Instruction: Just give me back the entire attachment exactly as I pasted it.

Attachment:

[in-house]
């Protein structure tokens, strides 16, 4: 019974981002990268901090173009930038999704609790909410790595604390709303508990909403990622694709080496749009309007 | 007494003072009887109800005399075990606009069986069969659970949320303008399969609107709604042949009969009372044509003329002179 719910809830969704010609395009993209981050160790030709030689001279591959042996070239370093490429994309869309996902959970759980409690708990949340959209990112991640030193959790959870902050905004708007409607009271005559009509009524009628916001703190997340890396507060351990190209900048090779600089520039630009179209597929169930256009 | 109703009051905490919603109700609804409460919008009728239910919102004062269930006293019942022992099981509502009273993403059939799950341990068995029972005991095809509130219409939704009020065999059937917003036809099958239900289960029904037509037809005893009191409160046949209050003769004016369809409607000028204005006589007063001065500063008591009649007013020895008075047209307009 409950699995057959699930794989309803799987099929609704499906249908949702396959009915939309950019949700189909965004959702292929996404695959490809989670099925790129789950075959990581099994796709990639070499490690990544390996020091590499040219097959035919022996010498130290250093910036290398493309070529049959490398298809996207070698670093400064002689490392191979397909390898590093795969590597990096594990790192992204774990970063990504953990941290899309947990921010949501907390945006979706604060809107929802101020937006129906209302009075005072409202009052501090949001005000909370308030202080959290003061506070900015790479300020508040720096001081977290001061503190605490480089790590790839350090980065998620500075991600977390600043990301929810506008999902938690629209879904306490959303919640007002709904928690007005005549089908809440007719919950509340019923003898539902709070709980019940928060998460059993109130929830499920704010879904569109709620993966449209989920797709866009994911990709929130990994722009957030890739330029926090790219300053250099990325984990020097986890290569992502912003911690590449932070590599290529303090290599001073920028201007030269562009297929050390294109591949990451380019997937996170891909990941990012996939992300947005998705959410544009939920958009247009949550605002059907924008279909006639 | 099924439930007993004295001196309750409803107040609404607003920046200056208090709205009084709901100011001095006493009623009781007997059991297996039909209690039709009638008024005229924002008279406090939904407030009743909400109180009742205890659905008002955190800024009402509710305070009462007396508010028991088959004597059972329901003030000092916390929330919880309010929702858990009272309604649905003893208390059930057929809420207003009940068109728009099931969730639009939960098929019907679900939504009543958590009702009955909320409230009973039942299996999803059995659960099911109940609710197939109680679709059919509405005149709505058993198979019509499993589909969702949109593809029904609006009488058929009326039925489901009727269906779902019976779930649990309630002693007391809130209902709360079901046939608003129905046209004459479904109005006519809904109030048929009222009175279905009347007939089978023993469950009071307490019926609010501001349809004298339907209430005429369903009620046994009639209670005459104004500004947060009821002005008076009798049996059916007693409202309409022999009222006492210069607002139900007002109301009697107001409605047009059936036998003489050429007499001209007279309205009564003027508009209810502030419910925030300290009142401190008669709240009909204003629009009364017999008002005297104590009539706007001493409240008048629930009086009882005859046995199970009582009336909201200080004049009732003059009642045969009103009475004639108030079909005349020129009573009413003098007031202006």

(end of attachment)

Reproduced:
[in-house]
């Protein structure tokens, strides 16, 4: 019974981002990268901090173009930038999704609790909410790595604390709303508990909403990622694709080496749009309007 | 007494003072009887109800005399075990606009069986069969659970949320303008399969609107709604042949009969009372044509003329002179 719910809830969704010609395009993209981050160790030709030689001279591959042996070239370093490429994309869309996902959970759980409690708990949340959209990112991640030193959790959870902050905004708007409607009271005559009509009524009628916001703190997340890396507060351990190209900048090779600089520039630009179209597929169930256009 | 109703009051905490919603109700609804409460919008009728239910919102004062269930006293019942022992099981509502009273993403059939799950341990068995029972005991095809509130219409939704009020065999059937917003036809099958239900289960029904037509037809005893009191409160046949209050003769004016369809409607000028204005006589007063001065500063008591009649007013020895008075047209307009 409950699995057959699930794989309803799987099929609704499906249908949702396959009915939309950019949700189909965004959702292929996404695959490809989670099925790129789950075959990581099994796709990639070499490690990544390996020091590499040219097959035919022996010498130290250093910036290398493309070529049959490398298809996207070698670093400064002689490392191979397909390898590093795969590597990096594990790192992204774990970063990504953990941290899309947990921010949501907390945006979706604060809107929802101020937006129906209302009075005072409202009052501090949001005000909370308030202080959290003061506070900015790479300020508040720096001081977290001061503190605490480089790590790839350090980065998620500075991600977390600043990301929810506008999902938690629209879904306490959303919640007002709904928690007005005549089908809440007719919950509340019923003898539902709070709980019940928060998460059993109130929830499920704010879904569109709620993966449209989920797709866009994911990709929130990994722009957030890739330029926090790219300053250099990325984990020097986890290569992502912003911690590449932070590599290529303090290599001073920028201007030269562009297929050390294109591949990451380019997937996170891909990941990012996939992300947005998705959410544009939920958009247009949550605002059907924008279909006639 | 099924439930007993004295001196309750409803107040609404607003920046200056208090709205009084709901100011001095006493009623009781007997059991297996039909209690039709009638008024005229924002008279406090939904407030009743909400109180009742205890659905008002955190800024009402509710305070009462007396508010028991088959004597059972329901003030000092916390929330919880309010929702858990009272309604649905003893208390059930057929809420207003009940068109728009099931969730639009939960098929019907679900939504009543958590009702009955909320409230009973039942299996999803059995659960099911109940609710197939109680679709059919509405005149709505058993198979019509499993589909969702949109593809029904609006009488058929009326039925489901009727269906779902019976779930649990309630002693007391809130209902709360079901046939608003129905046209004459479904109005006519809904109030048929009222009175279905009347007939089978023993469950009071307490019926609010501001349809004298339907209430005429369903009620046994009639209670005459104004500004947060009821002005008076009798049996059916007693409202309409022999009222006492210069607002139900007002109301009697107001409605047009059936036998003489050429007499001209007279309205009564003027508009209810502030419910925030300290009142401190008669709240009909204003629009009364017999008002005297104590009539706007001493409240008048629930009086009882005859046995199970009582009336909201200080004049009732003059009642045969009103009475004639108030079909005349020129009573009413003098007031202006």